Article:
• 1stSTEP
    VA Home Loans: How to Apply
  • 2ndSTEP
    Closing a Mortgage Home Loan: What, Why and How
  • 3rdSTEP
    Dos and don'ts when applying for a home loan
  • 4thSTEP
    Checklist: Steps to a smooth closing
  • 5thSTEP
    8 Ways to Increase Your Chances of Getting an FHA Approval
  • 6thSTEP
    How to Get a Home Equity Loan: Your 3 Step Plan
  • 7thSTEP
    Understanding the Mortgage Closing Process: What You Should Know in 2015
  • Closing a Mortgage Home Loan: What, Why and How

  • Understanding Mortgage Costs Advice & Articles

    The closing of a mortgage home loan is all that stands between home buyers and taking possession of their property. What is a closing, and what happens during the real estate closing process? Investopedia describes closing as the final step in completing a real estate sale. Closing a mortgage home loan also involves paying out the proceeds used to buy a home, usually by a wire transfer. How a closing is conducted depends on state laws governing real estate transactions. In general, the whos, whats and whys of a home closing include:

    Closing agent: Real estate closings may be conducted by state licensed title officers, escrow agents or real estate attorneys. State law governs who handles the closing. In general, real estate transfers are completed in accordance with one of two procedures. "Power of sale" law allows the transfer of real estate without court proceedings or filings. Judicial real estate law requires a legal transaction conducted by an attorney. The purpose of a closing agent is to provide a neutral third party to receive, pay out and account for money owed and paid in the transfer of real estate from seller to buyer.

    Parties to a closing: The organizations and people involved in a closing include the buyer(s), seller(s) closing agent, real estate brokers and agents, third party vendors and the buyer's mortgage lender. Third party vendors are companies that provide services related to the sale of a property and may include appraisers, title insurance companies, home repair services and others as determined by sale terms, lender requirements and local laws.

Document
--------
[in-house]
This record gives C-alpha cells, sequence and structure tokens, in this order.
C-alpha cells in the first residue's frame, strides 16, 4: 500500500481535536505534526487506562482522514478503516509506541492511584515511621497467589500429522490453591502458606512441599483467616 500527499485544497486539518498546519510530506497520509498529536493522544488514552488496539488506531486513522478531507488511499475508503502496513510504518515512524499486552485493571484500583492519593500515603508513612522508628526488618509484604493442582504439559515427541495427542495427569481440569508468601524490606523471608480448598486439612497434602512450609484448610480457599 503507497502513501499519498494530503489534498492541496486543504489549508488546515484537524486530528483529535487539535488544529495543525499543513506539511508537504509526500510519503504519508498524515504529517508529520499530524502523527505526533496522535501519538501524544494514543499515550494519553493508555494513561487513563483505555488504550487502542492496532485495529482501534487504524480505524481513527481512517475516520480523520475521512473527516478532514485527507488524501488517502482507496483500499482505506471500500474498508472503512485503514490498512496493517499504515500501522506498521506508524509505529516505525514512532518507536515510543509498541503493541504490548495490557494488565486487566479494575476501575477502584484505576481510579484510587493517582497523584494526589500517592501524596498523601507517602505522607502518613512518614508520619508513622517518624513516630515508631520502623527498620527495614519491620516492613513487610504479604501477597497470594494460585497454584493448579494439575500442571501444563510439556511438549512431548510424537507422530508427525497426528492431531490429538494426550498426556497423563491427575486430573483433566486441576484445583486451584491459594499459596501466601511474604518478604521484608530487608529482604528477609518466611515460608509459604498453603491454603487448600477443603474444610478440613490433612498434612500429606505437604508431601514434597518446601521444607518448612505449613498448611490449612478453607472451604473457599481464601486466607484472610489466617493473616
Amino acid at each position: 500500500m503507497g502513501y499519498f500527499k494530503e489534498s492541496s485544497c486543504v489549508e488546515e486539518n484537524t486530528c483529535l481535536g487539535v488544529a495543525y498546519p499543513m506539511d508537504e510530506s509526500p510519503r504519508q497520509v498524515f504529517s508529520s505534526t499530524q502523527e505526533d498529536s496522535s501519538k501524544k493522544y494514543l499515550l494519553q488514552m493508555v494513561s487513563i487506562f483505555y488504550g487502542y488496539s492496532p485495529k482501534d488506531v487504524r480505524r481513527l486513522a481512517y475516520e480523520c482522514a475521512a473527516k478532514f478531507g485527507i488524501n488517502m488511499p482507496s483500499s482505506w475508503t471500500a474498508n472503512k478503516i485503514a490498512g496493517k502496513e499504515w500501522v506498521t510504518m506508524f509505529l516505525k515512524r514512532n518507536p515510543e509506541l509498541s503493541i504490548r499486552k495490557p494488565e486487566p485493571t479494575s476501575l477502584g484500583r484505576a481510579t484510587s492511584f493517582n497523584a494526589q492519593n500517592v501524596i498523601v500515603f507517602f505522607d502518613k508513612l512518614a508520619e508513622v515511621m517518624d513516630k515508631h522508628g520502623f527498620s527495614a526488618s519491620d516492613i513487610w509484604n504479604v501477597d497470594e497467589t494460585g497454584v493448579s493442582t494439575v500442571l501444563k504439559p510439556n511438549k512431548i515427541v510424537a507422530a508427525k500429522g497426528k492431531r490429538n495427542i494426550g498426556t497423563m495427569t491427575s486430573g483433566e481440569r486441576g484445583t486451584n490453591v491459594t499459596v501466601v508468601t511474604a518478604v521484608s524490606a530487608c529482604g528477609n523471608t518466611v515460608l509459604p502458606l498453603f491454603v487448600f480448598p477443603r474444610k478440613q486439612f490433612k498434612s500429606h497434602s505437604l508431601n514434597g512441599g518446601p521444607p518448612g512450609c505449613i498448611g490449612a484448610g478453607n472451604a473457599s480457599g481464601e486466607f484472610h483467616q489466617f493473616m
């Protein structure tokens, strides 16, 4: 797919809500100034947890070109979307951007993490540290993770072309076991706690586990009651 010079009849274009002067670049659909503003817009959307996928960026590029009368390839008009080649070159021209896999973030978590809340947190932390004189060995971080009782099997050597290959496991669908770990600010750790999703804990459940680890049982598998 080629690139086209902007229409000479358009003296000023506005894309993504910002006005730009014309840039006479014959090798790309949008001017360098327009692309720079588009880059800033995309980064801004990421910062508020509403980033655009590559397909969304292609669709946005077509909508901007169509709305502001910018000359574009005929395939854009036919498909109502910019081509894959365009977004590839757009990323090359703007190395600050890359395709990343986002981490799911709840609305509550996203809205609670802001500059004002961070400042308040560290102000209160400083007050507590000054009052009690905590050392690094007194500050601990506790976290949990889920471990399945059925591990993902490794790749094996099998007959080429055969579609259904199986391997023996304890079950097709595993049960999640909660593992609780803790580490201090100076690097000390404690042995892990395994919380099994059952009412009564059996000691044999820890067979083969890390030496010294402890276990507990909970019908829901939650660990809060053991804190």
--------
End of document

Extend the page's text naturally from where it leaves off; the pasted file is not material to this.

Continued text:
Escrow or trust accounts used to hold funds connected with a real estate sale: The closing agent receives, holds and accounts for all funds received from parties involved in a home sale and closing. Parties may include buyers, sellers, third party vendors and mortgage lenders. All funds received and paid out by the closing agent are itemized on a form called a closing or settlement statement.

    Two transactions, one closing: A closing process completes a real estate sale and funds a mortgage (most of the time -- the majority of buyers don't pay cash). Closing a mortgage home loan must occur before the property transfer can take place and be recorded. The closing agent is responsible for coordinating efforts between the mortgage lender, buyers and sellers to ensure that the buyer's down payment and mortgage proceeds are available for payment to the seller at closing. Mortgage documents are signed and recorded on the closing date, which creates a public record of a lender's collateral interest in a home.

    What happens at closing: Real estate closings may take only a few minutes or can be more complex depending on the circumstances involved. In general, the sellers sign a deed that transfers ownership of the home to the buyers. The buyers sign mortgage documents that describe the terms of the home loan. The closing agent pays the sellers for the home sale, deducts the closing fee and costs, and also pays real estate agents and third party vendors as shown in the the settlement statement. Closing agents answer questions and resolve any concerns before closing a mortgage home loan is completed.

    While a real estate closing may seem simple, things can go wrong. Closings can be delayed for a variety of reasons, including filing of legal proceedings such as bankruptcy or unexpected events such as natural disasters, illness or other unplanned situations. MSN Real Estate advises home buyers and sellers to check with their mortgage loan officers and closing agents to help prevent last minute surprises.